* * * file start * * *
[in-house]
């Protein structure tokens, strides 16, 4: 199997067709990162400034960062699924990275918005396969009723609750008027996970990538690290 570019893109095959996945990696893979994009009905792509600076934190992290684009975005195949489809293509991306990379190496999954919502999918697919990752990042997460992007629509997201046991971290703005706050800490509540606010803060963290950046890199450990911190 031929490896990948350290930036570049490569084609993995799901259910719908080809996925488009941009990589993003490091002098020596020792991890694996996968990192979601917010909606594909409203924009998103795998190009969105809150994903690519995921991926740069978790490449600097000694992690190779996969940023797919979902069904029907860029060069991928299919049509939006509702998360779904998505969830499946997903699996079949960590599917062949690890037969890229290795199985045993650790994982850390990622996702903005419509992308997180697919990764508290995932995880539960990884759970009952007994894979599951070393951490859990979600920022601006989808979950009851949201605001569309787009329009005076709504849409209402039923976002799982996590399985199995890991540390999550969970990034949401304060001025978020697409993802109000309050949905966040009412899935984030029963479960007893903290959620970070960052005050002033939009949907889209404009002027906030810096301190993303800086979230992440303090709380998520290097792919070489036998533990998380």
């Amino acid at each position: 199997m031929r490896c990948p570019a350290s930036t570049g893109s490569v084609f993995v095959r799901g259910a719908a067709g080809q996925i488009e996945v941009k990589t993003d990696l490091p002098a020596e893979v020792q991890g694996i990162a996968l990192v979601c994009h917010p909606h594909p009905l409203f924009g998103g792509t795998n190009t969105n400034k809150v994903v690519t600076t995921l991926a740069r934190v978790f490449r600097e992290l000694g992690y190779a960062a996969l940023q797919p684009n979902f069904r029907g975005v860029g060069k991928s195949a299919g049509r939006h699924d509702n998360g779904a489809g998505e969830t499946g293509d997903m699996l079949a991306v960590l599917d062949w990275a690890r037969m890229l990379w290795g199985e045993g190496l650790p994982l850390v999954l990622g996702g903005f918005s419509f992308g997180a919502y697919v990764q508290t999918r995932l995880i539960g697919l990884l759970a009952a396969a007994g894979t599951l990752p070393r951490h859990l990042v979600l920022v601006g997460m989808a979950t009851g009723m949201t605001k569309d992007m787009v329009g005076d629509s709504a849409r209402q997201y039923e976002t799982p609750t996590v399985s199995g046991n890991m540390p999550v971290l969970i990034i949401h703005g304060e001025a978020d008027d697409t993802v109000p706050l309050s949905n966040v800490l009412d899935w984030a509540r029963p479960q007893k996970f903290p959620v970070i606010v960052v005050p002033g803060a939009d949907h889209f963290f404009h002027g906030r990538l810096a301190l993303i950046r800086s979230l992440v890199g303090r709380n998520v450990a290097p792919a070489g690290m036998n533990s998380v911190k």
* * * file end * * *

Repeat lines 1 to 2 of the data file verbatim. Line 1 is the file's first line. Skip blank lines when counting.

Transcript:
[in-house]
């Protein structure tokens, strides 16, 4: 199997067709990162400034960062699924990275918005396969009723609750008027996970990538690290 570019893109095959996945990696893979994009009905792509600076934190992290684009975005195949489809293509991306990379190496999954919502999918697919990752990042997460992007629509997201046991971290703005706050800490509540606010803060963290950046890199450990911190 031929490896990948350290930036570049490569084609993995799901259910719908080809996925488009941009990589993003490091002098020596020792991890694996996968990192979601917010909606594909409203924009998103795998190009969105809150994903690519995921991926740069978790490449600097000694992690190779996969940023797919979902069904029907860029060069991928299919049509939006509702998360779904998505969830499946997903699996079949960590599917062949690890037969890229290795199985045993650790994982850390990622996702903005419509992308997180697919990764508290995932995880539960990884759970009952007994894979599951070393951490859990979600920022601006989808979950009851949201605001569309787009329009005076709504849409209402039923976002799982996590399985199995890991540390999550969970990034949401304060001025978020697409993802109000309050949905966040009412899935984030029963479960007893903290959620970070960052005050002033939009949907889209404009002027906030810096301190993303800086979230992440303090709380998520290097792919070489036998533990998380």